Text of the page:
Rumpelstiltskin is a picture book written and illustrated by Paul O. Zelinsky. It is a retelling of the Grimm fairy tale. The end notes at the back of the book explain that several different versions were used to compile this particular retelling. This picture book was the recipient of the 1987 Caldecott Honor, as well as several other awards. In this fairy tale, a foolish miller promises the king that his daughter is able to take straw and spin it into gold, in hopes of impressing him. The gree Rumpelstiltskin is a picture book written and illustrated by Paul O. Zelinsky. It is a retelling of the Grimm fairy tale. The end notes at the back of the book explain that several different versions were used to compile this particular retelling. This picture book was the recipient of the 1987 Caldecott Honor, as well as several other awards. In this fairy tale, a foolish miller promises the king that his daughter is able to take straw and spin it into gold, in hopes of impressing him. The greedy king then orders for the miller’s daughter to be brought to his castle to spin him gold, with the punishment of death if she is unable to do so. Hopeless, the miller’s daughter begins to cry in the room where she has been placed, surrounded by straw and a spinning wheel. Suddenly, a small man appears with a deal. If she gives him something of value, he will, in turn, spin the straw into gold for her. The miller’s daughter complies by giving him her necklace, and the small man holds up his end of the deal and spins a room full of gold. The story continues with the man visiting the miller’s daughter two more times, each time asking for something of value in return. On the third evening, she doesn’t have anything left to give him, and in desperation, promises him her first born. Years later, the miller’s daughter has married the king and born him a son. The small man who has helped her spin the gold returns, asking for her son. As the queen breaks down, the man tells her that if she can guess his name, her child will be spared. The queen eventually finds that his name is Rumplestiltskin, and he disappears in a fit of rage. The star of this picture book would be the pictures that accompany the text. The images are vivid and fill the pages; many of the characters faces show emotion and detail. In the back of the book is a note regarding the story and its adaptation by Zelinsky, which is helpful to read because it gives historical information on the story as well. This book is suitable for younger students, probably in grades first through third. If a teacher were doing a fairy tale unit, this would be an appropriate text to use because the pictures are so engaging. I think it would be also useful to compare this to other picture books that tell the same story and compare and contrast the differences. The pictures are so strong that they could be shown alone, while students predict or infer the story as the teacher shares.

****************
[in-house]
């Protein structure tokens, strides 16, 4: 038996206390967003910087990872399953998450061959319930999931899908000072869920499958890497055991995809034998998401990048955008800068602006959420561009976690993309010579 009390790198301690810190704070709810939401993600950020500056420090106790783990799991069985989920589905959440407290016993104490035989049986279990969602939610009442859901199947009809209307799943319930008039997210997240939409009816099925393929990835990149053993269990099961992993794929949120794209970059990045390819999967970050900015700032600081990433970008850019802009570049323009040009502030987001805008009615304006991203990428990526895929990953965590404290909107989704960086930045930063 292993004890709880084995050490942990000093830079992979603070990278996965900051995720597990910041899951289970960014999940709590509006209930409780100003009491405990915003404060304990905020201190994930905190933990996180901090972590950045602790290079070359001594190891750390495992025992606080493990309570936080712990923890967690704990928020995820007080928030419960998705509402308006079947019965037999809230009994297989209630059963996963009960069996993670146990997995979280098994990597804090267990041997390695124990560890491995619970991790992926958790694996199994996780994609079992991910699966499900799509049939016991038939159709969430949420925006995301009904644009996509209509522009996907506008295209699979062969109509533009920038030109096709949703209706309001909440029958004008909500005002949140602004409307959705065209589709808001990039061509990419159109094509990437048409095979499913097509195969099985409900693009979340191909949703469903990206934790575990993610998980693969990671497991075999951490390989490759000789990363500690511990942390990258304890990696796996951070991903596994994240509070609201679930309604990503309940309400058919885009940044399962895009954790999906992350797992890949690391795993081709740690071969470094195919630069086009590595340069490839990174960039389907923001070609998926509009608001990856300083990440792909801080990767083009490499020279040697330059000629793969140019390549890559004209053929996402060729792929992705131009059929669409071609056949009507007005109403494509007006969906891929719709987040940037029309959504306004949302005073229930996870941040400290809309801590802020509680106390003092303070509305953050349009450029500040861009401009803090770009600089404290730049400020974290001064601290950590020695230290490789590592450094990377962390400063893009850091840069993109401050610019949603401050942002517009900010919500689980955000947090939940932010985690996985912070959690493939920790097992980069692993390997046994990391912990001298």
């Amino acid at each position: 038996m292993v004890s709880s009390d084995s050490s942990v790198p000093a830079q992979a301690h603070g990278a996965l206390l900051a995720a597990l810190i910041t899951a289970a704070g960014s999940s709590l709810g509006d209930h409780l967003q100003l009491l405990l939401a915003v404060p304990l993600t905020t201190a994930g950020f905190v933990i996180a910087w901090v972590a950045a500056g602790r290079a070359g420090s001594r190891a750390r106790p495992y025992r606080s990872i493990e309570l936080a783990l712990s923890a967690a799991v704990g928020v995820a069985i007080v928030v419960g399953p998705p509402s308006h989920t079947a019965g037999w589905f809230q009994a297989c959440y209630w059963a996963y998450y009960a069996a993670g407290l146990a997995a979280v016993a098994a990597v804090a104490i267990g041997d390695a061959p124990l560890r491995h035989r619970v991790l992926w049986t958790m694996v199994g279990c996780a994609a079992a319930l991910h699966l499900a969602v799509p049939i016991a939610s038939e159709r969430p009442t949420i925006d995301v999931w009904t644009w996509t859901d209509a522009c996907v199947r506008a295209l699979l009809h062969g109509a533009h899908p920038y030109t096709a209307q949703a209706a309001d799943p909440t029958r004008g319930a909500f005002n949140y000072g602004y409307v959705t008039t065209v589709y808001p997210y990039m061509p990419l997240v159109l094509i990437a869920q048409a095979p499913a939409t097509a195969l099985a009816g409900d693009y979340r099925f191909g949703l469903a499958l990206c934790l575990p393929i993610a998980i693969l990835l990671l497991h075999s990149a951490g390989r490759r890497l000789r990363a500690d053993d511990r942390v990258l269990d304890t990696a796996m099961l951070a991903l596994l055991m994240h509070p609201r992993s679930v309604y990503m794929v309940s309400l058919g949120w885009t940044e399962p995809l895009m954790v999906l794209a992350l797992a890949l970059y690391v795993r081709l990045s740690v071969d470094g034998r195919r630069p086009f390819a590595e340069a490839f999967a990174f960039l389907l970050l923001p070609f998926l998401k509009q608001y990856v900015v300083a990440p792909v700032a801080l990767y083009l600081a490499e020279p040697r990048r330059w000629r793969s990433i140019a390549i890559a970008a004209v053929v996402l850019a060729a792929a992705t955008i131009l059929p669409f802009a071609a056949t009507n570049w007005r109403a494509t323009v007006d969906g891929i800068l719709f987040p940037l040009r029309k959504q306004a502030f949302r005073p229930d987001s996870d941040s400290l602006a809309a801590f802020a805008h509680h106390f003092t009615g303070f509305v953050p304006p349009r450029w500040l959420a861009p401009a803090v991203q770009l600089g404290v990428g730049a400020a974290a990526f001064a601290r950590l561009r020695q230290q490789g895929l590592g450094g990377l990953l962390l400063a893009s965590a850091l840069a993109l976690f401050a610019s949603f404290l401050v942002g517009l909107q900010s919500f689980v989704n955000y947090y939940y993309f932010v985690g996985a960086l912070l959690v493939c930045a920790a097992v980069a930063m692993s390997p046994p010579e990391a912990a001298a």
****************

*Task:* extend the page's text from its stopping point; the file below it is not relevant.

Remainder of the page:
22. 5 out of 5

    Catherine

    Rumpelstiltskin was retold and illustrated by Paul Zelinsky. I found it through my public library’s website in the fairytale section. Paul Zelinsky has really captured the story beautifully in his illustrations. Zelinsky used oil paints instead of water colors in a Renaissance style, which helped bring out the medieval time period of this story and gives it more details. Not only are the pictures detailed and beautiful, but the character’s faces are very expressive. In this retelling, a poor mil Rumpelstiltskin was retold and illustrated by Paul Zelinsky. I found it through my public library’s website in the fairytale section. Paul Zelinsky has really captured the story beautifully in his illustrations. Zelinsky used oil paints instead of water colors in a Renaissance style, which helped bring out the medieval time period of this story and gives it more details. Not only are the pictures detailed and beautiful, but the character’s faces are very expressive. In this retelling, a poor miller wants to impress the king and therefore, tells him that his beautiful daughter can spin straw into gold, which is a fib. The king is so intrigued that he allows the girl to come back to his palace for the night to do so. However, if she cannot spin straw into gold, she will die. That night, a little man, Rumpelstiltskin, appears in the girl’s room. He offers to help her in exchange for something of hers. She agrees and the straw is spun into gold. The king becomes greedy and wants more. This goes on for three nights and on the last night the girl has nothing left so Rumpelstiltskin asks for her first born child. She agrees. The girl and the king later marry and have a son. Rumpelstiltskin appears for the child as she has promised. However, she does not want to give up her child. He gives her three nights to guess his name and if she gets it right, she can keep her son. On the last night, the queen sends out the servant to find his name and shocked when the queen knows his name, Rumpelstiltskin disappears forever. I would use this book in primary through intermediate elementary. I think the oil painted illustrations are great and easy for children to follow along to the story, and they also give enough detail for upper elementary to talk about visualizing and characterization through the expressions on the character’s faces. Another use in the classroom is to compare and contrast this book with other Rumpelstiltskin books. Not only the story, but the pictures as well to show students how the pictures help make a story sometimes.